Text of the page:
Honouring the father of Thai heritage conservation

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Bangkok Post, 06 June 2017: The late Thai monarch, King Bhumipol Adulyadej is honoured in a special exhibition at the National Museum as the Father of Thai Heritage Conservation.

To commemorate Thai Heritage Conservation Day on April 2, the Fine Arts Department under the Ministry of Culture is hosting an exhibition titled “His Majesty The Late King Bhumibol Adulyadej: Father Of Thai Heritage Conservation” at Itsarawinitchai Throne Hall, the National Museum Bangkok, until Aug 27.

Source: Honouring the father of Thai heritage conservation | Bangkok Post: lifestyle

Public Lecture: Ban Chiang: a new perspective of Thai prehistory

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Another one for Bangkok readers, a lecture at the National Museum by Charles Higham.

ban chiang flier

Ban Chiang: a new perspective of Thai prehistory
By Charles Higham
Venue: National Museum Auditorium, Bangkok
Date: Thursday February 19th, 2015
Time: 10:00 AM – 12:00 AM
Donation: Member 100 Baht / Guests 200 Baht

Although the Fine Arts/University of Pennsylvania excavations at Ban Chiang took place 40 years ago, the results have never been published. In this lecture, Charles Higham, who excavated at Ban Chiang in 1974-5, presents a new chronology for this site, based on radiocarbon dates taken from the bones of the prehistoric people themselves. This new dating framework necessitates a radical reappraisal of the place of Ban Chiang in the prehistory of Thailand, which comes into sharp focus when compared with new and dramatic archaeological discoveries in the upper Mun Valley that have uncovered princely Bronze Age graves and later, an agricultural revolution that stimulated the rise of early states, including that of Angkor. In this interpretation, Ban Chiang is seen as a provincial backwater, while the Mun Valley was a centre of seminal and rapid cultural changes.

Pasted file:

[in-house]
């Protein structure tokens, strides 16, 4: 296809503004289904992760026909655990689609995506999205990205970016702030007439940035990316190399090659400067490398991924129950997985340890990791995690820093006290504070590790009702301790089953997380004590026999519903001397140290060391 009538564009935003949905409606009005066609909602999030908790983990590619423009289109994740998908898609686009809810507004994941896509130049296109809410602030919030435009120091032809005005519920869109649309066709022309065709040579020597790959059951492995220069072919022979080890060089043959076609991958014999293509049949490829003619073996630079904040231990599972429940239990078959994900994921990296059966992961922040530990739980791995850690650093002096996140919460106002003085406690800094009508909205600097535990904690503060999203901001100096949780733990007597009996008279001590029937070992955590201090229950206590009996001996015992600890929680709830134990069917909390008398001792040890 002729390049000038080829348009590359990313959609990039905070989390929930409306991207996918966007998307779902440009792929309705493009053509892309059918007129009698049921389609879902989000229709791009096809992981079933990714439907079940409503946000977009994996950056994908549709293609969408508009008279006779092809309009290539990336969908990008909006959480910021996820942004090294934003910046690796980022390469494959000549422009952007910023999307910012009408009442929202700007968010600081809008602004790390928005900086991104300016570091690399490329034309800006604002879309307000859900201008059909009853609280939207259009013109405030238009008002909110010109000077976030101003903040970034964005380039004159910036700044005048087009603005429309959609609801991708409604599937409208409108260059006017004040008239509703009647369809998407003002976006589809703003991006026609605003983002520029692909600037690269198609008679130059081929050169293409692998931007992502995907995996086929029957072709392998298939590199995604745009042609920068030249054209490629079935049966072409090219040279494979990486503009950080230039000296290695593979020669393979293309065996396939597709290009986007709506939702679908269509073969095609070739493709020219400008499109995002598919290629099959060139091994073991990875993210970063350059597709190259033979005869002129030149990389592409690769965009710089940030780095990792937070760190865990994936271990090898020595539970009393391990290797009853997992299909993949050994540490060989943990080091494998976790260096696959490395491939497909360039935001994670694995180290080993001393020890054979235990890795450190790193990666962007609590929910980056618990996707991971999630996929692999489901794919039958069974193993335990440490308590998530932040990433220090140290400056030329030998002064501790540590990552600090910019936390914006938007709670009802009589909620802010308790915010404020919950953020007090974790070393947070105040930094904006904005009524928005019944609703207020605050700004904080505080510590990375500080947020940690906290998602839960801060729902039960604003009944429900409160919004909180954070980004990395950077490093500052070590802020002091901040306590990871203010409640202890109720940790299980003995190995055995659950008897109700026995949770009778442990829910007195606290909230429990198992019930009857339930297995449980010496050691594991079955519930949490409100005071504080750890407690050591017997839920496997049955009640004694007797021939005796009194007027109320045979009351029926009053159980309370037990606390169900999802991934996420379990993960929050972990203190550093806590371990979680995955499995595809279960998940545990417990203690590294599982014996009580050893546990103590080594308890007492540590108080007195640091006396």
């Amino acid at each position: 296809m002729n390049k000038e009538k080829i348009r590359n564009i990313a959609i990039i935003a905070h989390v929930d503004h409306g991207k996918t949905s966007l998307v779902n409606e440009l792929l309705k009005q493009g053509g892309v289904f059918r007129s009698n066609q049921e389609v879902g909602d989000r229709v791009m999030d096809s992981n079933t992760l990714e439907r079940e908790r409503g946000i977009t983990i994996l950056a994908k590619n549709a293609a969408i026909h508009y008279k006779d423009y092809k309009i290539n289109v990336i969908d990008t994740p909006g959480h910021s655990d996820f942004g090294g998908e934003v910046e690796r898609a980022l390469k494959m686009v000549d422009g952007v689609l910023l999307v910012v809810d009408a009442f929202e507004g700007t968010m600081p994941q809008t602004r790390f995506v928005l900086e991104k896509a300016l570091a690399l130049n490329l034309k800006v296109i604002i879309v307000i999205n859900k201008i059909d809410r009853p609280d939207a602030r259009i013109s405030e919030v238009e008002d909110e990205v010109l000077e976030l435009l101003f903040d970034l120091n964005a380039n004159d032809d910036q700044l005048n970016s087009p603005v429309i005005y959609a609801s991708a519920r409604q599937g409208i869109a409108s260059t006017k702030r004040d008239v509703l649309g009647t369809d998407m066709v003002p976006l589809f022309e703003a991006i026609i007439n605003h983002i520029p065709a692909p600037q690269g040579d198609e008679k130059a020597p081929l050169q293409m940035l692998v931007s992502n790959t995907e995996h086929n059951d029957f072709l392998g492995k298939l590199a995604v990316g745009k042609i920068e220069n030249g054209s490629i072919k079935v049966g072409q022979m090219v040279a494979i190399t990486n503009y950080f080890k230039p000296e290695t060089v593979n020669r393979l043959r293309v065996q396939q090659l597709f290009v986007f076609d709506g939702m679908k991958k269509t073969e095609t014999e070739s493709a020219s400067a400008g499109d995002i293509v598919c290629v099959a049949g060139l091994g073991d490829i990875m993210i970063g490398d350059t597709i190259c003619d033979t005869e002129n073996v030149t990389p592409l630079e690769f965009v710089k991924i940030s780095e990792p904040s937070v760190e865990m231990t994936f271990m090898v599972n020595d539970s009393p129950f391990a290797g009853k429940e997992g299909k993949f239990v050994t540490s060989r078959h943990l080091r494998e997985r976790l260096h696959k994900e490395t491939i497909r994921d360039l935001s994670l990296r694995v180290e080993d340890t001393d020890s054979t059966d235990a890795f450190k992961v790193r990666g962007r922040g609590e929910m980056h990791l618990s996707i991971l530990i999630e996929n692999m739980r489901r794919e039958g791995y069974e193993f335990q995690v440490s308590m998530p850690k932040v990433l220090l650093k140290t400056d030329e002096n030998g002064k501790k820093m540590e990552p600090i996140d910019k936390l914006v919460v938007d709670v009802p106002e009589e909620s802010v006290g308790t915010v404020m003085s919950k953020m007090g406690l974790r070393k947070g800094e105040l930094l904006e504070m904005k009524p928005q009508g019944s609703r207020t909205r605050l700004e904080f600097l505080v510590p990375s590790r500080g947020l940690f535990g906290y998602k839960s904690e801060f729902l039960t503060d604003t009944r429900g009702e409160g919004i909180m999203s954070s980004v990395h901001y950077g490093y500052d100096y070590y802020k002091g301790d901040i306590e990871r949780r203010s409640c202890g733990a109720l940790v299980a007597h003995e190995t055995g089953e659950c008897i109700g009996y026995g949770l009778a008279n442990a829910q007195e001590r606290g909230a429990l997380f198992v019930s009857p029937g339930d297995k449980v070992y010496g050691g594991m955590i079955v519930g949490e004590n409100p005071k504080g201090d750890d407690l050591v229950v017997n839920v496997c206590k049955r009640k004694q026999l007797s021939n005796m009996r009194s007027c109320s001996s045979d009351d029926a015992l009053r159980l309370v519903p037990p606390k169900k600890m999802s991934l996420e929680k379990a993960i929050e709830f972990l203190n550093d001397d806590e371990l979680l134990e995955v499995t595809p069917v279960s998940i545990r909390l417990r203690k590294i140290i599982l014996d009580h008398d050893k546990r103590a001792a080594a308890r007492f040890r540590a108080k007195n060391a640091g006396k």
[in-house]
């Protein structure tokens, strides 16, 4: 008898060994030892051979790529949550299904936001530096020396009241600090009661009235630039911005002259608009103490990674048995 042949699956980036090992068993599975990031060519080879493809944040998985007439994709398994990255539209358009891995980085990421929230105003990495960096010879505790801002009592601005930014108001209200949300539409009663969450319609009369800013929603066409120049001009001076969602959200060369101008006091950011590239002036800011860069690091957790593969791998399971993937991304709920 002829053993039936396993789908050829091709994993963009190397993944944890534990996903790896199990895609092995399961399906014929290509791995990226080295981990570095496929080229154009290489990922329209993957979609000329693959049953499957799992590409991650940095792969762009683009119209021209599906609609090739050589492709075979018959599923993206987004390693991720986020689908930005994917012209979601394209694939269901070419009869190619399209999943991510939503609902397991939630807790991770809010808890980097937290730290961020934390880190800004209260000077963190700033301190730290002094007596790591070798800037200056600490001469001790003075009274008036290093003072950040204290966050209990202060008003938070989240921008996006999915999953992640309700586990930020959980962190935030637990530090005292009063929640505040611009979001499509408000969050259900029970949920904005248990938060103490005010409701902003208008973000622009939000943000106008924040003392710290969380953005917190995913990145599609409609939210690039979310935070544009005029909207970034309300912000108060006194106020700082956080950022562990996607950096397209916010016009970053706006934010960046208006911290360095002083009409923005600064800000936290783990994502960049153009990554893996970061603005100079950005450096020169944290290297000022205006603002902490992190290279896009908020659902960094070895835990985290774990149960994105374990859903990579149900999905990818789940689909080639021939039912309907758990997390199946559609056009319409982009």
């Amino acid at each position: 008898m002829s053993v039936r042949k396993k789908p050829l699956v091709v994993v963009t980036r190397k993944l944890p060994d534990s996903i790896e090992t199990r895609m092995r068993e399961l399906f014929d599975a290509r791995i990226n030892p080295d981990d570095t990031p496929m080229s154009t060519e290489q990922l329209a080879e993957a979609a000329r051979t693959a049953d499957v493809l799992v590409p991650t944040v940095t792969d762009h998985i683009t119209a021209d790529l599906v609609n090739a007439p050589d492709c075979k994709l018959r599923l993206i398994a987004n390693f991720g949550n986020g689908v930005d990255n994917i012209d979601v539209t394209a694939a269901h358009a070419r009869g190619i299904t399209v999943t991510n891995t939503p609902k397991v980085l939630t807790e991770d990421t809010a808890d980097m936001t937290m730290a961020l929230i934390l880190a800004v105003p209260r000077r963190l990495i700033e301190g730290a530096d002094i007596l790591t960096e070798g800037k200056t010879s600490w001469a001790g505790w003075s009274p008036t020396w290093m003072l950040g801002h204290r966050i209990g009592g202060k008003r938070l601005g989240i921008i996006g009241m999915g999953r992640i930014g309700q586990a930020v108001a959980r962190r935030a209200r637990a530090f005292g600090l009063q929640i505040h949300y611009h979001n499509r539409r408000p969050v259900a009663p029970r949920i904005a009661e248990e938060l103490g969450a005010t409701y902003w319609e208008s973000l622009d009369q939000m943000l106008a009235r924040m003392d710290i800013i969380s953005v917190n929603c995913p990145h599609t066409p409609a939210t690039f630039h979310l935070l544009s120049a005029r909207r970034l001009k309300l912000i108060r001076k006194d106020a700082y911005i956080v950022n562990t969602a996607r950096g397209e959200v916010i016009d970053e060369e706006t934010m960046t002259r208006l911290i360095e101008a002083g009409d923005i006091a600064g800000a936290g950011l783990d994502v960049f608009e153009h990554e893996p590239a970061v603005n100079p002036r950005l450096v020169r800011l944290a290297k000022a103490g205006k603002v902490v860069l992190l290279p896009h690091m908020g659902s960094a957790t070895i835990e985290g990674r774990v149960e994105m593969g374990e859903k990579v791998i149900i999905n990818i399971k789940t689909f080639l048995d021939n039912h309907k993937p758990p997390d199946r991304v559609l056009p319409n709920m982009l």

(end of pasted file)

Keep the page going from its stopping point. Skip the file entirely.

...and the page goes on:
Historical heads returned in bag

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20 June 2006 (Bangkok Post) – An anonymous caller to a radio station returns three 100-year-old Dharavadi-style statue heads.

Historical heads returned in bag

Three antique statue heads have been turned over to the National Museum after an unidentified man left them outside a radio station, saying he feared legal action. The surrender of the artifacts was done through the good offices of FM 91 traffic radio, Sor Wor Por 91.

On the morning of June 11, the heads, weighing more than 10kg, were found wrapped in newspaper in a bag lying outside the radio station.

Related Books:
Hindu Deities in Thai Art (Sata-pitaka series) by G. Devi
The Art of Sukhothai: Thailand’s Golden Age by C. Stratton and M. McNair
The Sacred Sculpture of Thailand: The Alexander B. Griswold Collection, the Walters Art Gallery by H. W. Woodward